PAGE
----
Therefore, SDAEs-PCA has relatively higher precision than baseline methods do.

4.4.2. Comparison of Recall

Figure 5 shows the recall of eight methods under six attacks with different filler sizes and attack sizes on the Netflix dataset.

As shown in Figure 5, the recall of SDAEs-PCA is higher than or equal to that of baseline methods under various attacks. SVM-13, RAdaBoost, and SVM-TIA have relatively high recall under random, average, and shifting attacks. However, under power user and power item attacks, the recall of them cannot always continue at high levels. Although the recall of NP-sd increases with the growth of the attack size, it is always below that of SDAEs-PCA. This may be because the statistics-based method (NP-sd) is easily affected by the number of the attack samples. The recall of CoDetector, CNN-SAD, MV-EDM, and SDAEs-PCA is almost 1 under various attacks.

These experimental results again illustrate the better performance of our proposed methods on Netflix dataset.

4.5. Experiment on the Amazon Dataset

To further evaluate the performance of the proposed method, we conduct experiments on Amazon review dataset, in which 3055 and 2000 reviewers are randomly selected as training set and test set, respectively. Other parameters in the eight detection methods are the same as in Section 4.3.

Since the eight detection methods show the inconsistent trends in terms of recall and precision on Amazon dataset, we use F1-measure metric to evaluate the overall performance, which can be calculated as follows.

Figure 6 shows the recall, precision, and F1-measure of eight methods described in previous sections.

As shown in Figure 6, for overall performance, MV-EDM and SDAEs-PCA have higher F1-measure. In the artificial features-based methods (SVM-13, RAdaBoost, SVM-TIA, and MV-EDM), MV-EDM has the highest F1-measure. This may be because MV-EDM uses more types of information including time, rating values, and item popularity. In practice, the rating time may provide efficient information for separating attackers. As a statistical detection method, NP-sd may discover more attackers leading high recall. However, the sparse ratings may influence its precision. In the automatic features-based methods (CoDetector, CNN-SAD, and SDAEs-PCA), SDAEs-PCA has the highest F1-measure. Since CNN-SAD only uses the rating value information, its overall performance is not as high as those of other automatic features-based methods. Although CoDetector utilizes the ratings and cooccurrence matrixes, it is likely to be affected by the noise in the practical rating behaviors. Therefore, with more rating information, SDAEs-PCA outperforms other automatic features-based methods in the metric of F1-measure. However, without the time information, the overall performance of SDAEs-PCA is slightly weaker than that of MV-EDM.

In consideration of the performance in MovieLens and Netflix datasets and knowledge cost, SDAEs-PCA is a good detection framework to integrate more information and reduce the artificial feature work.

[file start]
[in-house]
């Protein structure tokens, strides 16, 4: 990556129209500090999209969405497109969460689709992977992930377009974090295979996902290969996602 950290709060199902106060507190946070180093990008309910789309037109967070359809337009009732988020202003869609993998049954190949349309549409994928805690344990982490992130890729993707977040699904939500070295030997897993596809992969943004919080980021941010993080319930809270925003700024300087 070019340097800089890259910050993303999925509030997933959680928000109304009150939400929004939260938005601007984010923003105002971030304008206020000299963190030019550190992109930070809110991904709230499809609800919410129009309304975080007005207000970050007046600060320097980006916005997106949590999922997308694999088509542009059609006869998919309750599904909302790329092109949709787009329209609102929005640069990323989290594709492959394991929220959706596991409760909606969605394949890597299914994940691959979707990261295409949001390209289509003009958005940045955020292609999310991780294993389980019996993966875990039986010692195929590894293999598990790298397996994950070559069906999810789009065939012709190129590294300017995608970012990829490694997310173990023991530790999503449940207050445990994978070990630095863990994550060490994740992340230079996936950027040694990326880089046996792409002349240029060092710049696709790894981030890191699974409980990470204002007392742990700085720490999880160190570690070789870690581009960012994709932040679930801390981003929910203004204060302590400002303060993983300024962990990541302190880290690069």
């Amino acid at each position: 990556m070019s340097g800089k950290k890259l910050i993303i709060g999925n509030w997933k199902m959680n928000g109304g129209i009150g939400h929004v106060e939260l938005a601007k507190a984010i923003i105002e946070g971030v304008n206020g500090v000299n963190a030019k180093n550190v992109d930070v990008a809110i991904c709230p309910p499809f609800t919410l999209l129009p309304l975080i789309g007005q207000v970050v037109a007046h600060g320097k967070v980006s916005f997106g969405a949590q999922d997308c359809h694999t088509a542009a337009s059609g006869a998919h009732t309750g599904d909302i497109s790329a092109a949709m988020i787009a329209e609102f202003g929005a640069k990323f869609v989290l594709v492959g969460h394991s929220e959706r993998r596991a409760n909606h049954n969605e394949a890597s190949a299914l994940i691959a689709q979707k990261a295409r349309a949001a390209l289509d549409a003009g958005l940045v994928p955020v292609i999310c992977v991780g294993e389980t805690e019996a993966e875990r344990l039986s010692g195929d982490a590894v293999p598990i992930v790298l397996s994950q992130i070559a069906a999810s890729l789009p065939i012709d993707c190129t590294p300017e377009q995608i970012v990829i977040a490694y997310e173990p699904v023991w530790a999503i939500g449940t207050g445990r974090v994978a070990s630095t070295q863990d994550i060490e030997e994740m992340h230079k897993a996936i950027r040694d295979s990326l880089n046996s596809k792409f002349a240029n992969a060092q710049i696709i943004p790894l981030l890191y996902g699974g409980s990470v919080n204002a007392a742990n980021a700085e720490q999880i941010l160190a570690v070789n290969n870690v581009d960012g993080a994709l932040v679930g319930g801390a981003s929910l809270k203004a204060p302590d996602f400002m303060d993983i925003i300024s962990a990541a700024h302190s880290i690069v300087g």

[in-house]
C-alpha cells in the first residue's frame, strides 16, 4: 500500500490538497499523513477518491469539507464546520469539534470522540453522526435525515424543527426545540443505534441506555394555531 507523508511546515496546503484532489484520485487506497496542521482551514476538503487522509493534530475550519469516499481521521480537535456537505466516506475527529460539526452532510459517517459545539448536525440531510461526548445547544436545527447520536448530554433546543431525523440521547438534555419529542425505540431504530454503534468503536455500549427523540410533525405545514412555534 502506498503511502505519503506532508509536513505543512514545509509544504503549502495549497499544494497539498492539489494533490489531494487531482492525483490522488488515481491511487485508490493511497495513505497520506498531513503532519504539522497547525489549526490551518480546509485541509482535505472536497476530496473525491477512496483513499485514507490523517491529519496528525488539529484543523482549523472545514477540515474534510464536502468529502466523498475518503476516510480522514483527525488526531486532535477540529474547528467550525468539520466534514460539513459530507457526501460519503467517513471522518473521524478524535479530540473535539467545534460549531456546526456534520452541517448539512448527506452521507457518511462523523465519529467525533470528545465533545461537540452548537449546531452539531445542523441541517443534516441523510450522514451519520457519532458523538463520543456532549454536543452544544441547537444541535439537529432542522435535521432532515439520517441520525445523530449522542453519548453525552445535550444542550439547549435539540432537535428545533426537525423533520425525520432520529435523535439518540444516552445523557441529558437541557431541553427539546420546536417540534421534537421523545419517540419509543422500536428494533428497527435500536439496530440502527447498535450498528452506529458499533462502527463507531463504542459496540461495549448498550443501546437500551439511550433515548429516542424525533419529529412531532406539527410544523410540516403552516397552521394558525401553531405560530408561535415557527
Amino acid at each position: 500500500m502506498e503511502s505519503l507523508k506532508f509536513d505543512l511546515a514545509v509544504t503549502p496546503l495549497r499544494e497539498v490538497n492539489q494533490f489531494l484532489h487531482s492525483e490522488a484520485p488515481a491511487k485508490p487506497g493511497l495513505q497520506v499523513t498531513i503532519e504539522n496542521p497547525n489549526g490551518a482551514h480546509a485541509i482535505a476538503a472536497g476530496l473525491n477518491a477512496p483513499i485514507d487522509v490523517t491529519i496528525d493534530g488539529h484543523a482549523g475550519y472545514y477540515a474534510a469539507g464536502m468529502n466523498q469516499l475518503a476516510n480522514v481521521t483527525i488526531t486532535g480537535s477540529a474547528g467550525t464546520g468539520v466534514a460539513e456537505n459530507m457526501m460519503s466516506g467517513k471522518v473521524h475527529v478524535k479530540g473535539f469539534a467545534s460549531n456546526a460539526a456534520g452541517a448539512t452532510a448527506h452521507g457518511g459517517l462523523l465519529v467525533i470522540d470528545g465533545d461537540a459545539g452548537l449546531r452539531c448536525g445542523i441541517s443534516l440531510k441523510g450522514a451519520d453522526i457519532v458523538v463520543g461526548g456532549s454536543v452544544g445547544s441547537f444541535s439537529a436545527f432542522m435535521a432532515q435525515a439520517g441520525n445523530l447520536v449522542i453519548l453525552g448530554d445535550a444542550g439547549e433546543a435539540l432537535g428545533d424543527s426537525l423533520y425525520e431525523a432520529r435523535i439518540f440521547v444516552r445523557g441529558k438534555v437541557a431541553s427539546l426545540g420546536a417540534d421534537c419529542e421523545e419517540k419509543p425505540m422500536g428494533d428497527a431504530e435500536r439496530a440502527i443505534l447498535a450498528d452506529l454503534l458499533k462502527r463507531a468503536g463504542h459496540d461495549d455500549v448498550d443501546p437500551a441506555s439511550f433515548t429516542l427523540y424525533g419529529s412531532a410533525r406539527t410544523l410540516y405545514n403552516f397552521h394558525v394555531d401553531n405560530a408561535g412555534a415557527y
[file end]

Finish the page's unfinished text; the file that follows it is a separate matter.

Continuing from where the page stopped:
5. Conclusion and Future Work

Since the strategies for generation of shilling profiles are varying and evolving, the adaptation of detection is a challenging problem. In this paper, we propose a detection method based on the multiple views information, which offers us valuable and comprehensive insights into the users’ rating behaviors. Moreover, we use SDAEs and PCA method to automatically extract effective detection features. With the weak classifiers at the different scales of features, we integrate the detection results based on voting method. The experiment results on MovieLens, Netflix, and Amazon datasets illustrate the effectiveness of the proposed method.

Our proposed method can be seen as a generalized detection framework and can be deployed in recommender systems for online mall, social network, and so on. In the future work, we will conduct experiments on other areas datasets and capture the information from more views. Also, we will further optimize the SDAEs to improve the efficiency.

Data Availability

The experimental data in Netflix and MovieLens-1M datasets are available at https://github.com/haoyaojun1/detector_CNN-PCA. Other detailed data are currently under embargo while the research findings are commercialized. Requests for other data, 12 months after publication of this article, will be considered by the corresponding author.

Conflicts of Interest

The authors declare no conflicts of interest.

Acknowledgments

This research was funded by the National Natural Science Foundation of China (Nos. 61772452, 61379116), the Technology Innovation Program of Higher Education Institutions of Shanxi Province (No. 201804008), the Innovation Project for Graduate of Qinhuangdao (Nos. 2018110, 2018032), the Open Project of Intelligent Information Processing Key Laboratory of Shanxi Province (No. 2016002), and the Natural Science Foundation of Shanxi Province (No. 201701D21059).

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Copyright © 2019 Yaojun Hao et al. This is an open access article distributed under the Creative Commons Attribution License, which permits unrestricted use, distribution, and reproduction in any medium, provided the original work is properly cited.